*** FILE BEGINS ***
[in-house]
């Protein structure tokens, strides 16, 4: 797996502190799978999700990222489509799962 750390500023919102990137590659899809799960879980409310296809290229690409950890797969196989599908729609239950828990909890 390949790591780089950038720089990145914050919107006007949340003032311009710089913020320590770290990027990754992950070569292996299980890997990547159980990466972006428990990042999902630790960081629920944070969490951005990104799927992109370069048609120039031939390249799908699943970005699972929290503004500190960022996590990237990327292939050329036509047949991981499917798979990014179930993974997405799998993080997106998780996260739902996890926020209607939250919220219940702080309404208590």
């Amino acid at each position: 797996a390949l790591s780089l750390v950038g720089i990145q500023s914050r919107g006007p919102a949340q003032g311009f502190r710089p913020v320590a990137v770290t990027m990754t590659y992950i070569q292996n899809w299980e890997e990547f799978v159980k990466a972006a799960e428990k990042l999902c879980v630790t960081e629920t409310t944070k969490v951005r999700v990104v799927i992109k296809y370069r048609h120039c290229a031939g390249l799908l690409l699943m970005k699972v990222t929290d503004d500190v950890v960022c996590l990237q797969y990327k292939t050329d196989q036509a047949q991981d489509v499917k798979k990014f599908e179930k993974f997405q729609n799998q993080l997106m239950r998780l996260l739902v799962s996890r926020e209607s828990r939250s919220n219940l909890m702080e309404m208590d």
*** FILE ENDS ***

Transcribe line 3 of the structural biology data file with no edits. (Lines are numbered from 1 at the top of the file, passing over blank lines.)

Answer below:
């Amino acid at each position: 797996a390949l790591s780089l750390v950038g720089i990145q500023s914050r919107g006007p919102a949340q003032g311009f502190r710089p913020v320590a990137v770290t990027m990754t590659y992950i070569q292996n899809w299980e890997e990547f799978v159980k990466a972006a799960e428990k990042l999902c879980v630790t960081e629920t409310t944070k969490v951005r999700v990104v799927i992109k296809y370069r048609h120039c290229a031939g390249l799908l690409l699943m970005k699972v990222t929290d503004d500190v950890v960022c996590l990237q797969y990327k292939t050329d196989q036509a047949q991981d489509v499917k798979k990014f599908e179930k993974f997405q729609n799998q993080l997106m239950r998780l996260l739902v799962s996890r926020e209607s828990r939250s919220n219940l909890m702080e309404m208590d």